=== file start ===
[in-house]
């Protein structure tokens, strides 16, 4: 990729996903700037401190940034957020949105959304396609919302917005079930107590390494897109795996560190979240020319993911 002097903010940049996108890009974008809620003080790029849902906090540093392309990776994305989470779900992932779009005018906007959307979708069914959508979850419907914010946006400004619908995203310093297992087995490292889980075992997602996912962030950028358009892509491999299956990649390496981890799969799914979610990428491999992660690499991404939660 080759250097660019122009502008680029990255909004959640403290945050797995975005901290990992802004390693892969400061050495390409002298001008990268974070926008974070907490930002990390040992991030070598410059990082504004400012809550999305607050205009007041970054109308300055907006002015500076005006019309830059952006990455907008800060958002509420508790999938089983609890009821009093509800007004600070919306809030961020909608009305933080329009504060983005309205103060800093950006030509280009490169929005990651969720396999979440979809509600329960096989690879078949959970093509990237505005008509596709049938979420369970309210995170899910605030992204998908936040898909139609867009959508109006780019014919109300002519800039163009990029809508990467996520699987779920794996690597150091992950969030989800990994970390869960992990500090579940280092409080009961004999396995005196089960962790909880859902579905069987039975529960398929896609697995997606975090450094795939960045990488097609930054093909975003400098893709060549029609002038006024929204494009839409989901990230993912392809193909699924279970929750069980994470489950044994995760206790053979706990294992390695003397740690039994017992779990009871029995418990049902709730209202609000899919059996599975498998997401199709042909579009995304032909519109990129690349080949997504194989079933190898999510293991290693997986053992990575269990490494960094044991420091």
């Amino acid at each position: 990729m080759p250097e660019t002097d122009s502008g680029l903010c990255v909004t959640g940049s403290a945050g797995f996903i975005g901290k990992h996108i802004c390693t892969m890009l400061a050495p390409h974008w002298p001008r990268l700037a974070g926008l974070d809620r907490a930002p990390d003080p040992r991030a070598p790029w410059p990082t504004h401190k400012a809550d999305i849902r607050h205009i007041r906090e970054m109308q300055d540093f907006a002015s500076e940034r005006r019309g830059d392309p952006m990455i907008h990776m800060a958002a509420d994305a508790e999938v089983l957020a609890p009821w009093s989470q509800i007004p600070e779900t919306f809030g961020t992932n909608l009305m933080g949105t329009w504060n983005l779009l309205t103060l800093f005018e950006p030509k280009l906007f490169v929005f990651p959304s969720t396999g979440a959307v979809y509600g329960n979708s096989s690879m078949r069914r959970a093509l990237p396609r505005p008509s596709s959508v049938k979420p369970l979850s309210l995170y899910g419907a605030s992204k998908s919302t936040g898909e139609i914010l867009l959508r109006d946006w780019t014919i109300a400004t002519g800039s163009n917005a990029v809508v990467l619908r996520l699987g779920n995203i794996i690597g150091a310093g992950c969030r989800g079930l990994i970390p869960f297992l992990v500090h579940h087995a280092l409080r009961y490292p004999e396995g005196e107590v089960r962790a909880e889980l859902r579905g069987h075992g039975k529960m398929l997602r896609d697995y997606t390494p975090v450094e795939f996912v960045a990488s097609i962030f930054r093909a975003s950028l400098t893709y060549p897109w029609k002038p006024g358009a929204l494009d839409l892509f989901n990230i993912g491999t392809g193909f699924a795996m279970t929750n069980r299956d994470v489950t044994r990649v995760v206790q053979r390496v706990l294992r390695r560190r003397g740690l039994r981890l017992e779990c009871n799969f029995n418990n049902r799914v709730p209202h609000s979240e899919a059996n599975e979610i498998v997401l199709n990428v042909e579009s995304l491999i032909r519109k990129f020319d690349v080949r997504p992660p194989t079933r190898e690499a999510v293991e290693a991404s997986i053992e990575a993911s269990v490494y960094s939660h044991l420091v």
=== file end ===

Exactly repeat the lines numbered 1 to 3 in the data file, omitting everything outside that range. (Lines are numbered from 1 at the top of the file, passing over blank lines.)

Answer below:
[in-house]
């Protein structure tokens, strides 16, 4: 990729996903700037401190940034957020949105959304396609919302917005079930107590390494897109795996560190979240020319993911 002097903010940049996108890009974008809620003080790029849902906090540093392309990776994305989470779900992932779009005018906007959307979708069914959508979850419907914010946006400004619908995203310093297992087995490292889980075992997602996912962030950028358009892509491999299956990649390496981890799969799914979610990428491999992660690499991404939660 080759250097660019122009502008680029990255909004959640403290945050797995975005901290990992802004390693892969400061050495390409002298001008990268974070926008974070907490930002990390040992991030070598410059990082504004400012809550999305607050205009007041970054109308300055907006002015500076005006019309830059952006990455907008800060958002509420508790999938089983609890009821009093509800007004600070919306809030961020909608009305933080329009504060983005309205103060800093950006030509280009490169929005990651969720396999979440979809509600329960096989690879078949959970093509990237505005008509596709049938979420369970309210995170899910605030992204998908936040898909139609867009959508109006780019014919109300002519800039163009990029809508990467996520699987779920794996690597150091992950969030989800990994970390869960992990500090579940280092409080009961004999396995005196089960962790909880859902579905069987039975529960398929896609697995997606975090450094795939960045990488097609930054093909975003400098893709060549029609002038006024929204494009839409989901990230993912392809193909699924279970929750069980994470489950044994995760206790053979706990294992390695003397740690039994017992779990009871029995418990049902709730209202609000899919059996599975498998997401199709042909579009995304032909519109990129690349080949997504194989079933190898999510293991290693997986053992990575269990490494960094044991420091």
């Amino acid at each position: 990729m080759p250097e660019t002097d122009s502008g680029l903010c990255v909004t959640g940049s403290a945050g797995f996903i975005g901290k990992h996108i802004c390693t892969m890009l400061a050495p390409h974008w002298p001008r990268l700037a974070g926008l974070d809620r907490a930002p990390d003080p040992r991030a070598p790029w410059p990082t504004h401190k400012a809550d999305i849902r607050h205009i007041r906090e970054m109308q300055d540093f907006a002015s500076e940034r005006r019309g830059d392309p952006m990455i907008h990776m800060a958002a509420d994305a508790e999938v089983l957020a609890p009821w009093s989470q509800i007004p600070e779900t919306f809030g961020t992932n909608l009305m933080g949105t329009w504060n983005l779009l309205t103060l800093f005018e950006p030509k280009l906007f490169v929005f990651p959304s969720t396999g979440a959307v979809y509600g329960n979708s096989s690879m078949r069914r959970a093509l990237p396609r505005p008509s596709s959508v049938k979420p369970l979850s309210l995170y899910g419907a605030s992204k998908s919302t936040g898909e139609i914010l867009l959508r109006d946006w780019t014919i109300a400004t002519g800039s163009n917005a990029v809508v990467l619908r996520l699987g779920n995203i794996i690597g150091a310093g992950c969030r989800g079930l990994i970390p869960f297992l992990v500090h579940h087995a280092l409080r009961y490292p004999e396995g005196e107590v089960r962790a909880e889980l859902r579905g069987h075992g039975k529960m398929l997602r896609d697995y997606t390494p975090v450094e795939f996912v960045a990488s097609i962030f930054r093909a975003s950028l400098t893709y060549p897109w029609k002038p006024g358009a929204l494009d839409l892509f989901n990230i993912g491999t392809g193909f699924a795996m279970t929750n069980r299956d994470v489950t044994r990649v995760v206790q053979r390496v706990l294992r390695r560190r003397g740690l039994r981890l017992e779990c009871n799969f029995n418990n049902r799914v709730p209202h609000s979240e899919a059996n599975e979610i498998v997401l199709n990428v042909e579009s995304l491999i032909r519109k990129f020319d690349v080949r997504p992660p194989t079933r190898e690499a999510v293991e290693a991404s997986i053992e990575a993911s269990v490494y960094s939660h044991l420091v």